Employers ask IRS to broaden 401(k) student loan ruling to all qualified plans

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An employer organization is urging the IRS to broaden to all qualified plans a recent private letter ruling that appeared to clear the way for student loan benefits tied to a 401(k).

The ERISA Industry Committee — which lobbies on behalf of large employers on public policy around health, retirement and compensation — sent a letter to the IRS Wednesday in response to the agency’s recent private letter that allowed an unnamed employer’s plan to tie 401(k) contributions to student loan repayment contributions.

The private letter ruling isn’t precedential but was thought to allay concerns from employers interested in offering a tax-free student loan benefit through their 401(k) programs in a way that complies with the law.

Still, the ERISA Industry Committee asked the IRS to issue a revenue ruling that would broaden the reach of this guidance to enable all sponsors of 401(k) plans to make similar contributions.

“Many employers recognize the burden that student loan debt can have on their workers’ ability to save for retirement and would like to help these workers,” wrote Will Hansen, ERISA’s senior vice president for retirement policy. “While we believe current law allows employers to make contributions to their retirement plans on behalf of workers who repay student loan debt, the IRS has yet to clearly articulate that such contributions will not affect the tax-qualified status of an employer’s retirement plan.

“The recently issued PLR is a significant step in right direction, but [the ERISA Industry Committee] believes that more employers would be encouraged to implement retirement savings programs to assist individuals who are repaying student loans, similar to the one described in the PLR, if the IRS would issue a revenue ruling or other guidance of general applicability on this issue,” he said.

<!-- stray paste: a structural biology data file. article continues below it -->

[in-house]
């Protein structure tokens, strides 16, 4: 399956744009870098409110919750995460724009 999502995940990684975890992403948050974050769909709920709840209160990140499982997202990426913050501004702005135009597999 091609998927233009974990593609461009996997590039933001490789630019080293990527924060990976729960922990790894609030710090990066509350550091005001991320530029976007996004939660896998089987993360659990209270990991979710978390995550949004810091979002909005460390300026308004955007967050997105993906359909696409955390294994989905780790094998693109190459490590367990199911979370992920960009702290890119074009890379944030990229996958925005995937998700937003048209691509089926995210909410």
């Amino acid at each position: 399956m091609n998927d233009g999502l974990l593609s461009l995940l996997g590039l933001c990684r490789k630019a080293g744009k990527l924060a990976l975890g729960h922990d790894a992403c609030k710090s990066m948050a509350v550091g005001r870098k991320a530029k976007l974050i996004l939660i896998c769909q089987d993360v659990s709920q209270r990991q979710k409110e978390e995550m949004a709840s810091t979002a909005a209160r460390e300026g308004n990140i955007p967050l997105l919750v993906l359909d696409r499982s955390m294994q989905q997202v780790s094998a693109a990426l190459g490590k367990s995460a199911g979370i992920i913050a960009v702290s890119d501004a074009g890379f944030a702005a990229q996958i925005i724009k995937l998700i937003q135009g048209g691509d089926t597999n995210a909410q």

The committee’s membership is comprised of 100 large employers with at least 10,000 employees.

The ERISA Industry Committee says it “hopes the IRS will work with us to develop such a revenue ruling to make sure that it has the maximum impact in helping workers strapped with student loan debt save for their retirement.”

Though the IRS did not name the employer from the private letter, experts and lawyers suggest the employer is healthcare company Abbott, which recently announced student loan repayment options similar to the one in the IRS ruling. The company will give a 5% 401(k) match to its employees who contribute at least 2% of their salaries to student loan debt.

Experts suggest the IRS ruling will prompt a number of companies to follow in Abbott’s footsteps.

“Because student loan benefit programs are becoming an increasingly powerful way for employers to attract and retain key talent, the private letter ruling will very likely cause many employers, particularly employers with a young and educated workforce, to consider offering a student loan benefit as part of their retirement program,” says Jeffrey Holdvogt, an employee benefits partner with McDermott Will & Emery in Chicago.

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401(k) Student loans Student loan debt Benefit compliance Financial planning IRS
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